|Corn and soybean prices fell after USDA estimates for US supplies in its latest Wasde report proved more generous than markets had expected, but wheat failed to rise on a deep cut to world inventory hopes.
Chicago corn futures for December-23 expanded losses beyond 2% after the USDA unexpectedly raised its forecast for this year’s US harvest (see below).
Soybean futures for November-23 took their decline above 1.0%, after the USDA, while cutting expectations for the US yield in line with levels investors had pencilled in, cut its US export outlook too.
For wheat, the USDA cut its expectations for world 2023/24 production and carryout stocks markedly, notably in the major exporting countries whose stocks are most important for setting world prices.
However, wheat futures struggled nonetheless against the downbeat grain market backdrop, cutting their losses from levels seen ahead of the Wasde, but remaining in negative territory nonetheless.
The USDA, unexpectedly, raised its forecast for US corn production this year, if by a modest 600Kt to 384.4kt, rather than lowering it by 3.2Mt as speculative investors had expected.
While the USDA did lower its yield estimate to reflect damage from recent Midwest heat and dryness, the downgrade of less than 0.1t/ha, to 10.91t/ha, was less significant than the market had pencilled in.
This was coupled with an unforeseen increase of 800M acres, to 94.9M acres, in the estimate for sowings in the spring, which was marked by an unusually benign planting window meant.
“Acreage updates were made in several states based on a thorough review of all available data,” the USDA said.
The increased production figure was reflected in an upgrade of 460Kt to 56.4kt in the estimate for US corn stocks at the close of 2023/24, rather than the downgrade of 1.7Mt that investors had envisaged.
The revision, and a small upgrade to the Ukraine harvest, were reflected in an unexpected increase of nearly 3.0Mt, to 314.0Mt, in the estimate for world carryout stocks too.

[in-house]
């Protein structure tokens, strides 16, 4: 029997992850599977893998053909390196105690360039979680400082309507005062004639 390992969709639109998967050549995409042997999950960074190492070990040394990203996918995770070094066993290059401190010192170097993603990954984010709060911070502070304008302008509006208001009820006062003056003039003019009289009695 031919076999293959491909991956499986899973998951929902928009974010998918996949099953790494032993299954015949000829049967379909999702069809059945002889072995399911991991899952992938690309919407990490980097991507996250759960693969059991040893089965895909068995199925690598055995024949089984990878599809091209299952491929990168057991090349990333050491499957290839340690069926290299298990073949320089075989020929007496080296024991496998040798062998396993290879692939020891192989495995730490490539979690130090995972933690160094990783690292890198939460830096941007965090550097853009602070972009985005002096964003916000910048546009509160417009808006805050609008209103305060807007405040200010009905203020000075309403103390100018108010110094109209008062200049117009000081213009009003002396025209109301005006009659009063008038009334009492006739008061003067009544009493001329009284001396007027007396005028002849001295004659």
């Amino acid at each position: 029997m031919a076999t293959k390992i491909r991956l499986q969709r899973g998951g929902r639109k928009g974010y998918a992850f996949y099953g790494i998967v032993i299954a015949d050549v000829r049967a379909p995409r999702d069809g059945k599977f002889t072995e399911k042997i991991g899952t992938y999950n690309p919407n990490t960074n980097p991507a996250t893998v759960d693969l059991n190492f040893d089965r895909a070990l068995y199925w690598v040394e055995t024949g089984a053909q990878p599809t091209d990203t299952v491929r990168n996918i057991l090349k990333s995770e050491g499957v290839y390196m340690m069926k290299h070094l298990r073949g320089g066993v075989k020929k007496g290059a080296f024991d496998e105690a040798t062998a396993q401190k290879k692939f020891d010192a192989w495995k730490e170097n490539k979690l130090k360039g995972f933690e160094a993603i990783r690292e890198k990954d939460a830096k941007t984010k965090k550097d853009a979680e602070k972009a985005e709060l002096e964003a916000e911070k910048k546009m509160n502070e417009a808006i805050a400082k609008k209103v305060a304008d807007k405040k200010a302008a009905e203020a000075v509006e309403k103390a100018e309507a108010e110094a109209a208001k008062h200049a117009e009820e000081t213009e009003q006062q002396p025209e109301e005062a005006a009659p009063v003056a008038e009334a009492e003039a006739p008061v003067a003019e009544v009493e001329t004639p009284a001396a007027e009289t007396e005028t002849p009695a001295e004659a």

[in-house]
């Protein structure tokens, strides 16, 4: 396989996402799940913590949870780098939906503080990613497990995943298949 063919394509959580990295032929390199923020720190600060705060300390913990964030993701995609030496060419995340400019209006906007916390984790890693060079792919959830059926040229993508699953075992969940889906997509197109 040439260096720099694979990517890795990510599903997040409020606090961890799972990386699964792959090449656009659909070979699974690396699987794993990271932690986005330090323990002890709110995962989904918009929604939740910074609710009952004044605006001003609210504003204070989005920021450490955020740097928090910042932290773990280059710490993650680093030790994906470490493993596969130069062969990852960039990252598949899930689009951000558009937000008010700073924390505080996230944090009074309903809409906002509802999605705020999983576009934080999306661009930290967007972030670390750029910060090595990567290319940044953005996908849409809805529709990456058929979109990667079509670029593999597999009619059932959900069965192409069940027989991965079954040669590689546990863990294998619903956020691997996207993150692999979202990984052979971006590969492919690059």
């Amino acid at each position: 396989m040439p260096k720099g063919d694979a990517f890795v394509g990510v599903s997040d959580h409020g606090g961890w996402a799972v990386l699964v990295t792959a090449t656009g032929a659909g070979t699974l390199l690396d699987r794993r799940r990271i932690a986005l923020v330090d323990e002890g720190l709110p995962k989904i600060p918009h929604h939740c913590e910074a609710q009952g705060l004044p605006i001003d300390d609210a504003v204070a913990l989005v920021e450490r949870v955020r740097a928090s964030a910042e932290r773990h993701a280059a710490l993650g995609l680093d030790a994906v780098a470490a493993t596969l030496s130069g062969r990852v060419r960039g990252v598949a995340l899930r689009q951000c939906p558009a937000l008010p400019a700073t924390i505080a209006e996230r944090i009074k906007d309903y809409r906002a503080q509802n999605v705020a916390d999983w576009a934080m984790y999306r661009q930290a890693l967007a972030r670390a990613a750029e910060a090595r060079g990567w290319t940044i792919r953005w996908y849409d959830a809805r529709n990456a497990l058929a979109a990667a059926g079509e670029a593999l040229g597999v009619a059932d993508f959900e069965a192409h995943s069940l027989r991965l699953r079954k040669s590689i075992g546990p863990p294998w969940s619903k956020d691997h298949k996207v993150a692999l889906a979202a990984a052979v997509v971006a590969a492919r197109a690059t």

The USDA lowered its forecast for this year’s domestic soybean yield by 0.05t/ha to 3.37t/ha, in line with market expectations.
While the area estimate attracted a fractional upgrade, the lower yield figure translated into a reduction of 1.6Mt to 112.8Mt in the US harvest estimate, again in line with market forecasts.
However, a reduction in the US export forecast for 2023/24, of 950Kt to 48.7Mt, limited the downgrade to the carryout stocks estimate to less than 700kt. Markets had expected a bigger downgrade.
The world stocks estimate was kept nearly unchanged, when the market had pencilled in a 1.0Mt cut. The reduction in the US figure, and a cut to the Brazil estimate on increased export expectations, was offset by an increase to the Argentine inventory estimate.
The USDA cut by 6.0Mt, to 787.3Mt, its forecast for world wheat production in 2023/24 – taking the figure below last season’s total to represent the first year-on-year decline in five years.
The downgrade reflected reduced expectations for harvests in a range of key producers, including Argentina, Australia, Canada and the EU – four of the top exporters whose stocks are particularly important in setting world prices.
The EU harvest, now seen falling marginally year on year, to 134.0Mt, was also noted for quality setbacks. The USDA said that “wet weather during harvest… is expected to result in higher amounts of lower-quality wheat used for feed” in the EU, as it is in China too.
The reduced production forecast, and enhanced expectation for wheat use in feed, were reflected in a cut of 7.0Mt, to 258.6Mt in the forecast for world wheat stocks at the close of 2023/24 – an eight-year low.
“Ending stocks are tightened in many countries this month, particularly for several major wheat exporters,” the USDA said.